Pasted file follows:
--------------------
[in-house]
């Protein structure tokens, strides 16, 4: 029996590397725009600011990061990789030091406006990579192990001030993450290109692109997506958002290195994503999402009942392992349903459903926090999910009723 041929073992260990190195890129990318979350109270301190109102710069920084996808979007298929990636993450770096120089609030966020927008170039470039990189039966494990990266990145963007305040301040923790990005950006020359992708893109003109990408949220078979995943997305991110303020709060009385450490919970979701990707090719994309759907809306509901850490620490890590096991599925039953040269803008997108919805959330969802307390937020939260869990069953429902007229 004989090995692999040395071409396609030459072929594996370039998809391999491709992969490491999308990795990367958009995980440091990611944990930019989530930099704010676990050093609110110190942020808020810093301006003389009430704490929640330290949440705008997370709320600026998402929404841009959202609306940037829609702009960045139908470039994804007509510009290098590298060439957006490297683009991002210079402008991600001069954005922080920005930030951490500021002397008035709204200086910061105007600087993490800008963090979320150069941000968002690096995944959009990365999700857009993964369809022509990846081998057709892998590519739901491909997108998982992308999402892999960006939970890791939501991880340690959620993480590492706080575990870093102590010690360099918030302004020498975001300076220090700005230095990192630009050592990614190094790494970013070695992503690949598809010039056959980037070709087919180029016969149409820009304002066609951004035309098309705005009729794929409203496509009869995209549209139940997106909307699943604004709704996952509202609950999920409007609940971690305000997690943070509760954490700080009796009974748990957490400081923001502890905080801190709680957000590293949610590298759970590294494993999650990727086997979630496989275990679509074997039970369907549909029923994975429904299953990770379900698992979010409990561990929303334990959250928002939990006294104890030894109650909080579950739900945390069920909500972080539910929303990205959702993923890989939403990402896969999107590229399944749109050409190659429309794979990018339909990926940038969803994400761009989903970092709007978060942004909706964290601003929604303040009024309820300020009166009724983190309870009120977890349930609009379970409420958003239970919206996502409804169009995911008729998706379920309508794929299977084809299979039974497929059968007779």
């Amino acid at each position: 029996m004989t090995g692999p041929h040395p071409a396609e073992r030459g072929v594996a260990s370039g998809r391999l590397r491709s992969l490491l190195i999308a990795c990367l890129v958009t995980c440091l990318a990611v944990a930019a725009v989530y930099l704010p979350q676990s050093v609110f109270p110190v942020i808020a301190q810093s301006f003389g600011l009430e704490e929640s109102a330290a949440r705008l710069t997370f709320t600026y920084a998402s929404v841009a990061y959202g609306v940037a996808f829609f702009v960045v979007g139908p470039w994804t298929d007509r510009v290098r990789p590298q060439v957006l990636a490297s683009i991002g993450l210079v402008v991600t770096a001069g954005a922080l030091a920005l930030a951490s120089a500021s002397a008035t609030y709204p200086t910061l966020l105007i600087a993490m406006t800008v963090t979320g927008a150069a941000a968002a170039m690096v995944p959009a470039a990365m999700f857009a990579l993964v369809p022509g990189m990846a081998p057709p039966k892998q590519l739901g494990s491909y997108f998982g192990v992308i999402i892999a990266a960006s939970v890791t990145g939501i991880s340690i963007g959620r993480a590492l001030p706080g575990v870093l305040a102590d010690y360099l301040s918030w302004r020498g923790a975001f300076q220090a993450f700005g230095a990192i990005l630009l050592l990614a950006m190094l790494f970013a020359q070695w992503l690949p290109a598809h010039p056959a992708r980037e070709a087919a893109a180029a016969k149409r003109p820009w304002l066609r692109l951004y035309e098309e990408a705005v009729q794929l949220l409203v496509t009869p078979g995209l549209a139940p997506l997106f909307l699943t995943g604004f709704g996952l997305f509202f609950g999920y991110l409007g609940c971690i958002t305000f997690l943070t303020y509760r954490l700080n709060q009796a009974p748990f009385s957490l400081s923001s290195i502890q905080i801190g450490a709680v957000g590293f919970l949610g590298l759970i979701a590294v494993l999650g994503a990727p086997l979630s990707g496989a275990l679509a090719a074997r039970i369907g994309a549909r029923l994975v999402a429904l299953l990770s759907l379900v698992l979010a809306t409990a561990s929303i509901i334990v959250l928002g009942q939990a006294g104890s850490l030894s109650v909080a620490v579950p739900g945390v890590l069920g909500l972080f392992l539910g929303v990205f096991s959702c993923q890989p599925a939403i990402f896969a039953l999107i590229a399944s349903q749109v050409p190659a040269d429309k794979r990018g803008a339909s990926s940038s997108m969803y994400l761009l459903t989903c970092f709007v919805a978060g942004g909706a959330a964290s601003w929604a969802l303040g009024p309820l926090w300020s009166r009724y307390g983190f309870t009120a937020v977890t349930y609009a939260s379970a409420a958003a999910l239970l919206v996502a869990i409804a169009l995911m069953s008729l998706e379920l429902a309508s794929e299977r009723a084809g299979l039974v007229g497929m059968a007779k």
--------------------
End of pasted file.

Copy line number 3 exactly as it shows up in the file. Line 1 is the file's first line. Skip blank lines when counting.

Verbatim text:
């Amino acid at each position: 029996m004989t090995g692999p041929h040395p071409a396609e073992r030459g072929v594996a260990s370039g998809r391999l590397r491709s992969l490491l190195i999308a990795c990367l890129v958009t995980c440091l990318a990611v944990a930019a725009v989530y930099l704010p979350q676990s050093v609110f109270p110190v942020i808020a301190q810093s301006f003389g600011l009430e704490e929640s109102a330290a949440r705008l710069t997370f709320t600026y920084a998402s929404v841009a990061y959202g609306v940037a996808f829609f702009v960045v979007g139908p470039w994804t298929d007509r510009v290098r990789p590298q060439v957006l990636a490297s683009i991002g993450l210079v402008v991600t770096a001069g954005a922080l030091a920005l930030a951490s120089a500021s002397a008035t609030y709204p200086t910061l966020l105007i600087a993490m406006t800008v963090t979320g927008a150069a941000a968002a170039m690096v995944p959009a470039a990365m999700f857009a990579l993964v369809p022509g990189m990846a081998p057709p039966k892998q590519l739901g494990s491909y997108f998982g192990v992308i999402i892999a990266a960006s939970v890791t990145g939501i991880s340690i963007g959620r993480a590492l001030p706080g575990v870093l305040a102590d010690y360099l301040s918030w302004r020498g923790a975001f300076q220090a993450f700005g230095a990192i990005l630009l050592l990614a950006m190094l790494f970013a020359q070695w992503l690949p290109a598809h010039p056959a992708r980037e070709a087919a893109a180029a016969k149409r003109p820009w304002l066609r692109l951004y035309e098309e990408a705005v009729q794929l949220l409203v496509t009869p078979g995209l549209a139940p997506l997106f909307l699943t995943g604004f709704g996952l997305f509202f609950g999920y991110l409007g609940c971690i958002t305000f997690l943070t303020y509760r954490l700080n709060q009796a009974p748990f009385s957490l400081s923001s290195i502890q905080i801190g450490a709680v957000g590293f919970l949610g590298l759970i979701a590294v494993l999650g994503a990727p086997l979630s990707g496989a275990l679509a090719a074997r039970i369907g994309a549909r029923l994975v999402a429904l299953l990770s759907l379900v698992l979010a809306t409990a561990s929303i509901i334990v959250l928002g009942q939990a006294g104890s850490l030894s109650v909080a620490v579950p739900g945390v890590l069920g909500l972080f392992l539910g929303v990205f096991s959702c993923q890989p599925a939403i990402f896969a039953l999107i590229a399944s349903q749109v050409p190659a040269d429309k794979r990018g803008a339909s990926s940038s997108m969803y994400l761009l459903t989903c970092f709007v919805a978060g942004g909706a959330a964290s601003w929604a969802l303040g009024p309820l926090w300020s009166r009724y307390g983190f309870t009120a937020v977890t349930y609009a939260s379970a409420a958003a999910l239970l919206v996502a869990i409804a169009l995911m069953s008729l998706e379920l429902a309508s794929e299977r009723a084809g299979l039974v007229g497929m059968a007779k």